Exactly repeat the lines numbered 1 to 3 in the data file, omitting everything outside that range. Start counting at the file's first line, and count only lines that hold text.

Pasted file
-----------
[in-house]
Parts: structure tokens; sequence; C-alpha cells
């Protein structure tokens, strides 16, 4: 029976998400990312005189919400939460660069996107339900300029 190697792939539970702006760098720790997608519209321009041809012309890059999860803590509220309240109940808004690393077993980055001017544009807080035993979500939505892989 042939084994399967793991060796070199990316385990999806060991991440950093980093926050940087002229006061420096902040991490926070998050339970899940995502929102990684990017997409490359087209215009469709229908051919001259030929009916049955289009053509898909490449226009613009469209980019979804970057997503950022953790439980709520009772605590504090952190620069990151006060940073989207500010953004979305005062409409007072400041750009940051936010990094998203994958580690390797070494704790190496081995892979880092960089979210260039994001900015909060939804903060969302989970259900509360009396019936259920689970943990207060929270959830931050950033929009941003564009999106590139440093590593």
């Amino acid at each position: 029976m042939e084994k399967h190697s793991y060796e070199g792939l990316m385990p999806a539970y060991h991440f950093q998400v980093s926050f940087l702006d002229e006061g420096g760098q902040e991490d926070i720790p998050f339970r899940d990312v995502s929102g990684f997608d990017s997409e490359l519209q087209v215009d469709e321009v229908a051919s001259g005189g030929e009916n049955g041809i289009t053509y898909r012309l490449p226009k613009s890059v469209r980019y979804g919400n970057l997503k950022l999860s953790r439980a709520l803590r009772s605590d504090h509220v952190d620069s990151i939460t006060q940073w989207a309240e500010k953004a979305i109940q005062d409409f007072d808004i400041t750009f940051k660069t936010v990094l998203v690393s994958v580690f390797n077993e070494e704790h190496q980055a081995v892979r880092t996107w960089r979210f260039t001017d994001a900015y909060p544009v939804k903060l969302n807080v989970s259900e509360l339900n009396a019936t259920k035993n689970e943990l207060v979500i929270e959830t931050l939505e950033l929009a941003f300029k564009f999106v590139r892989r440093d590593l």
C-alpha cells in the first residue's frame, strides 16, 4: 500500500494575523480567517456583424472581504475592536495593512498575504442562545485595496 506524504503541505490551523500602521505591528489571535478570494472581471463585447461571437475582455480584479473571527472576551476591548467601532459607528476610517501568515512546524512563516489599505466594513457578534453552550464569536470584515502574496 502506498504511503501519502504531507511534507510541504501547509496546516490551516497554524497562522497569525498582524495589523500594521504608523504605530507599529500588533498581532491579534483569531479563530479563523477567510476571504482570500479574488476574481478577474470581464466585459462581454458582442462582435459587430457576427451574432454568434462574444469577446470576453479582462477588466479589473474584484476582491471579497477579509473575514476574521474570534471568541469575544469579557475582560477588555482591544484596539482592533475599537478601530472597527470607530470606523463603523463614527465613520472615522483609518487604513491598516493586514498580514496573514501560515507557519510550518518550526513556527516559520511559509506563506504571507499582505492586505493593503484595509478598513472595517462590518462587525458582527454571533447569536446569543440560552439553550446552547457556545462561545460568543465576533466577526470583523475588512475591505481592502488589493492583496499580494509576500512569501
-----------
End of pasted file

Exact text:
[in-house]
Parts: structure tokens; sequence; C-alpha cells
């Protein structure tokens, strides 16, 4: 029976998400990312005189919400939460660069996107339900300029 190697792939539970702006760098720790997608519209321009041809012309890059999860803590509220309240109940808004690393077993980055001017544009807080035993979500939505892989 042939084994399967793991060796070199990316385990999806060991991440950093980093926050940087002229006061420096902040991490926070998050339970899940995502929102990684990017997409490359087209215009469709229908051919001259030929009916049955289009053509898909490449226009613009469209980019979804970057997503950022953790439980709520009772605590504090952190620069990151006060940073989207500010953004979305005062409409007072400041750009940051936010990094998203994958580690390797070494704790190496081995892979880092960089979210260039994001900015909060939804903060969302989970259900509360009396019936259920689970943990207060929270959830931050950033929009941003564009999106590139440093590593």